My post below seems to have attracted more comments than most because I referred to Indonesia as my home.
However, I really wanted to examine whether we expats, visitors, residents - or whatever label gets pinned on us - view our lives here similarly. This is why I posted my emailed reply to Dalton Tanonaka whose column in this month's Weekender magazine had 35 questions pertaining to the imponderables that we expats, visitors, residents, whatever, regularly consider.
Rob Baiton is the only reader who has taken up the challenge I set - question 29 is "a frequent topic on Jakartass".
And Rob's answer, which I've edited out of the comments, is spot on ...because you need a mobile phone for each aspect of your life, namely: one for family, one for work, one for your friends, one for your friends that you do not want anyone to know about, and one for just about any other reason you can think of.
One of my funniest memories was when I was at an immigration office and getting grilled by an officer who had at least three phones. The funny is that while she was chastising me about leaving my renewal to the last minute all three of her phones went off. Even funnier still was that this was not an unusual occurrence because everyone new what to do. All her underlings jumped up and answered their respective phones...
Dalton's question was - Why is there a need for more than two cell phones? Or one for that matter?
I'd add 'vanity' to Rob's list, or maybe stupidity. I remember one occasion waiting to board an elevator in an office tower watching an exec. texting on two phones and pressing the lift call button with an elbow.
If you can come up with more of Dalton's questions please leave them in the comments to this post.
And if you want to continue the 'debate' about non-Indonesians calling Indonesia home, please leave them here.
For the past three years, Dalton Tanonaka, a Hawaiian, has been part of Metro TV's English news service. He also has a column in the Jakarta Post's monthly Weekender magazine. In the current issue he comments that after three years he's just about beginning to understand how to get things done in Jakarta, like how to order a pizza by phone,
But there remain some truly puzzling matters that have eluded (his) comprehension.So he's posed 35 questions to which we're invited to provide clues. I admit that I can't answer many of them. For example, no.2: Why the 'bigger is better' hairstyle among high society matrons.
However, I think I can provide some answers and have emailed these to him. Not only that, but I've copied them below. On the assumption that you haven't read his column, your task, if you care to accept it, is to provide the questions, preferably in the comments.
Life for an expat in Jakarta is full of questions and what-the ...? moments.
I attempted to answer some of them in my rewrite of Culture-Shock Jakarta, published a couple of years ago. Other answers may be in my blog Jakartass. But that's enough self-promotion, and here are some answers, and varying questions, to the questions you posed in your column in this month's Weekender.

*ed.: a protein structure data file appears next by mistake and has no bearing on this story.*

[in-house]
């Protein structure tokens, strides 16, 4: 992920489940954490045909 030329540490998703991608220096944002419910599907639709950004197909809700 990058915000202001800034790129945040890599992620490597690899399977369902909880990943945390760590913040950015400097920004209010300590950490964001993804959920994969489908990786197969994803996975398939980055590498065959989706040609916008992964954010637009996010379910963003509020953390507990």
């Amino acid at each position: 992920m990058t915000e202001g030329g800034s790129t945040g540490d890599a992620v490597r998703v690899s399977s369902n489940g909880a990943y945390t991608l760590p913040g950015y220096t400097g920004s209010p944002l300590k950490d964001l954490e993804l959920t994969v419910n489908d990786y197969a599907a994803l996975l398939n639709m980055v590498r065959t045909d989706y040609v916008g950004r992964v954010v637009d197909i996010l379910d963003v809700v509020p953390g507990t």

1. Although they may not use helmets, or leave them unfastened, it would be nice to think that motorcyclists wear jackets to prevent grazes if (when!) they get knocked off. However, it's more likely that arms are covered to prevent heavy tanning. Remember, only poor folk - farmers and construction workers - have dark skin.
This is akin to drivers of public transport sporting very long fingernails - which labourers certainly couldn't.
6. And why is it that whenever there's an unexpected traffic jam, you'll find policemen causing it? Or when the lights aren't working and there aren't any police or premen around the traffic usually flows much quicker?
7. A regular topic on Jakartass, and, assuming they don't edit it out, the closing line to a forthcoming interview/profile of me in the Globe.
8. I often wonder more about those women enclosed completely in black. Isn't black an absorbent of heat?
9. I always carry small change!
10. I also wondered about an expat who ordered an iced tea "but hold the ice."
13/14. Is that a toupee you're wearing?
18. That's why I've given up going to Kemang and Our Kid changed school.
19. I don't think I've seen a star overhead in Jakarta in the 21 years I've lived here.
20. Why are Indonesians so reluctant to say 'no' or 'don't know'?
26. And why do the authorities at Borobodur and Prambanan charge expats a much higher entrance fee?
All the presidential candidates have submitted their wealth reports to the Corruption Eradication Commission (KPK) but whether the official audits stand up to scrutiny, we'll have to wait and see.
So, apart from a few snippets and outline figures I've gleaned from various sources, there are a number of details, such as how the declared wealth is derived, I am curious about. For example, as Rob Baiton asks, how come Gen.(ret) Wiranto has amassed Rp.46.215 billion*. On his army salary and pension?
But he's not the richest by any means.
That 'honour' goes to Lieut-General (retired with an 'honourable' discharge) Prabowo Subianto who has declared Rp.1.7 trillion including Rp.28 billion in cash, ($205 million), which isn't bad for a business career of just eleven years. Defender of the poor he may be, but not at home. According to an official from his Gerindra Party, he owns 27 companies worldwideincluding plantations and mines in Indonesia, as well as businesses in Argentina and France and about 90 horses worth $6500 each, some at his estate in Bogor, West Java.
"About" 90 horses? Doesn't he know or can't he count? And they're only worth $6500 each? Presumably they're not intended for racing but are used to pull a dokar, a means of transport still used to carry ibu back home from market.